Critical to attaining universal health coverage is sustainable healthcare financing. The project will support the Sierra Leone Social Health Insurance scheme that will drive the objective of making healthcare affordable.
The grant will also support the local production of affordable, nutrient- and protein-rich foods, including Bennimix. This enhanced protein-rich food will support the growth of malnourished infants, children under 5, pregnant and lactating mothers, and other vulnerable adults.
Distinguished Ladies and Gentlemen, let me close this short statement by thanking the World Bank again for their generous support. We also anticipate working effectively with Partners in Health over the next five years as we implement this project.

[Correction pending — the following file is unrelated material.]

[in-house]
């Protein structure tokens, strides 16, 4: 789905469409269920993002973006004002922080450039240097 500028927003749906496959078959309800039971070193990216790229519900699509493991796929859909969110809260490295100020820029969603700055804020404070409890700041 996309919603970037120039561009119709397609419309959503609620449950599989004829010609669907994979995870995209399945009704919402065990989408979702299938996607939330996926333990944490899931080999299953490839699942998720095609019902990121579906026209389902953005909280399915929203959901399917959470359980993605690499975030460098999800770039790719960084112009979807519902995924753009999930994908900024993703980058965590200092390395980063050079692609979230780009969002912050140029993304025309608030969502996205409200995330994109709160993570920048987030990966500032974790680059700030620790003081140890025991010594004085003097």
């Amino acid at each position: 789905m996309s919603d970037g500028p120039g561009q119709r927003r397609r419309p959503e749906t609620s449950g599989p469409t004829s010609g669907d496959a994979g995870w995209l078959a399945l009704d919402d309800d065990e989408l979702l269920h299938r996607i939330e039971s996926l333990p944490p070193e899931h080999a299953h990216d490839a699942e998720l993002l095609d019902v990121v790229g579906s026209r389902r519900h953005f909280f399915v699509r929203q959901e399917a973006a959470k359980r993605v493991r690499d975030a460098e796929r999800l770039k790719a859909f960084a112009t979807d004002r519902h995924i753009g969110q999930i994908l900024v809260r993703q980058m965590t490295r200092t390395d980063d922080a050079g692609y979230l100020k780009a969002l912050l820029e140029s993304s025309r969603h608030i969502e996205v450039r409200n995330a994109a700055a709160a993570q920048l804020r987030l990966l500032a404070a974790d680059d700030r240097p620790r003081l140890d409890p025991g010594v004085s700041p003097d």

As I have always said, human capital development will drive and accelerate sustainable development in this nation. We will pursue that objective with purpose.
I thank you for your kind attention and I now formally pronounce receipt of a grant of Sixty Million United States from the World Bank to the Quality Essential Health Services and Systems Support Project.”